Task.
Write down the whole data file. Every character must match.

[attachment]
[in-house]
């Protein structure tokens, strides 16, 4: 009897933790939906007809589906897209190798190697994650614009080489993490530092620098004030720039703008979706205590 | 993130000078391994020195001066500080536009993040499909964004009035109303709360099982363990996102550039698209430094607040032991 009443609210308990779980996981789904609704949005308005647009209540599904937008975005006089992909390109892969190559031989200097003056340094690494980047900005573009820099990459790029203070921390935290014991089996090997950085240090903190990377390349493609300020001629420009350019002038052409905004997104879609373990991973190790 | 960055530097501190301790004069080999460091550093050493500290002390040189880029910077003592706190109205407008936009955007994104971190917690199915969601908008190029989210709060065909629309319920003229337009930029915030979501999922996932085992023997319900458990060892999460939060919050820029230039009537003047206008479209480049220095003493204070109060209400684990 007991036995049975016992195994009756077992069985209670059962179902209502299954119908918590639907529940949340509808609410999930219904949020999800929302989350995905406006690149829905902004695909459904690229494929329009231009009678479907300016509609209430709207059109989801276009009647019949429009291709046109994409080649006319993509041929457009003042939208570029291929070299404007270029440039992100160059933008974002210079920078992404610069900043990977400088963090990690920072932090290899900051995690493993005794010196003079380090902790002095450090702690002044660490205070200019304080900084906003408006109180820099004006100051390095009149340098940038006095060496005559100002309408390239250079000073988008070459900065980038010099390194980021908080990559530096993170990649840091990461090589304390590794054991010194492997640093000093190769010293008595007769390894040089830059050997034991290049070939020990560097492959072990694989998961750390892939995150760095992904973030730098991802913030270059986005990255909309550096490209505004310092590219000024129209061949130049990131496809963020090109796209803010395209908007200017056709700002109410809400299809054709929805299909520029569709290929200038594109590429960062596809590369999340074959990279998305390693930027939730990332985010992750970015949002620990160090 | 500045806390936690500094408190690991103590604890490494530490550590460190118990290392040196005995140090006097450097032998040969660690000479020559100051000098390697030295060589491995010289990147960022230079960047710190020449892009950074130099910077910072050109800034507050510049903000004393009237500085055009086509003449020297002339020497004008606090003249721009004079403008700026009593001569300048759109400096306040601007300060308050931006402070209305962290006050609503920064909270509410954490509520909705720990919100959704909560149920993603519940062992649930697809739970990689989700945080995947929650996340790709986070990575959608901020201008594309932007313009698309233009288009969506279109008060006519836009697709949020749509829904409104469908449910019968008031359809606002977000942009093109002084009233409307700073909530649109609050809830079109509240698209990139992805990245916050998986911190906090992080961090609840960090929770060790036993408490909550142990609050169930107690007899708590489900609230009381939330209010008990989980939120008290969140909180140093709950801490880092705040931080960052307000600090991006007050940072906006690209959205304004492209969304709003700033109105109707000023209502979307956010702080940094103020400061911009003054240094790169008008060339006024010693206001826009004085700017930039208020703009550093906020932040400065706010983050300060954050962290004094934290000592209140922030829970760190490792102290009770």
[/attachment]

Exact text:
[in-house]
């Protein structure tokens, strides 16, 4: 009897933790939906007809589906897209190798190697994650614009080489993490530092620098004030720039703008979706205590 | 993130000078391994020195001066500080536009993040499909964004009035109303709360099982363990996102550039698209430094607040032991 009443609210308990779980996981789904609704949005308005647009209540599904937008975005006089992909390109892969190559031989200097003056340094690494980047900005573009820099990459790029203070921390935290014991089996090997950085240090903190990377390349493609300020001629420009350019002038052409905004997104879609373990991973190790 | 960055530097501190301790004069080999460091550093050493500290002390040189880029910077003592706190109205407008936009955007994104971190917690199915969601908008190029989210709060065909629309319920003229337009930029915030979501999922996932085992023997319900458990060892999460939060919050820029230039009537003047206008479209480049220095003493204070109060209400684990 007991036995049975016992195994009756077992069985209670059962179902209502299954119908918590639907529940949340509808609410999930219904949020999800929302989350995905406006690149829905902004695909459904690229494929329009231009009678479907300016509609209430709207059109989801276009009647019949429009291709046109994409080649006319993509041929457009003042939208570029291929070299404007270029440039992100160059933008974002210079920078992404610069900043990977400088963090990690920072932090290899900051995690493993005794010196003079380090902790002095450090702690002044660490205070200019304080900084906003408006109180820099004006100051390095009149340098940038006095060496005559100002309408390239250079000073988008070459900065980038010099390194980021908080990559530096993170990649840091990461090589304390590794054991010194492997640093000093190769010293008595007769390894040089830059050997034991290049070939020990560097492959072990694989998961750390892939995150760095992904973030730098991802913030270059986005990255909309550096490209505004310092590219000024129209061949130049990131496809963020090109796209803010395209908007200017056709700002109410809400299809054709929805299909520029569709290929200038594109590429960062596809590369999340074959990279998305390693930027939730990332985010992750970015949002620990160090 | 500045806390936690500094408190690991103590604890490494530490550590460190118990290392040196005995140090006097450097032998040969660690000479020559100051000098390697030295060589491995010289990147960022230079960047710190020449892009950074130099910077910072050109800034507050510049903000004393009237500085055009086509003449020297002339020497004008606090003249721009004079403008700026009593001569300048759109400096306040601007300060308050931006402070209305962290006050609503920064909270509410954490509520909705720990919100959704909560149920993603519940062992649930697809739970990689989700945080995947929650996340790709986070990575959608901020201008594309932007313009698309233009288009969506279109008060006519836009697709949020749509829904409104469908449910019968008031359809606002977000942009093109002084009233409307700073909530649109609050809830079109509240698209990139992805990245916050998986911190906090992080961090609840960090929770060790036993408490909550142990609050169930107690007899708590489900609230009381939330209010008990989980939120008290969140909180140093709950801490880092705040931080960052307000600090991006007050940072906006690209959205304004492209969304709003700033109105109707000023209502979307956010702080940094103020400061911009003054240094790169008008060339006024010693206001826009004085700017930039208020703009550093906020932040400065706010983050300060954050962290004094934290000592209140922030829970760190490792102290009770």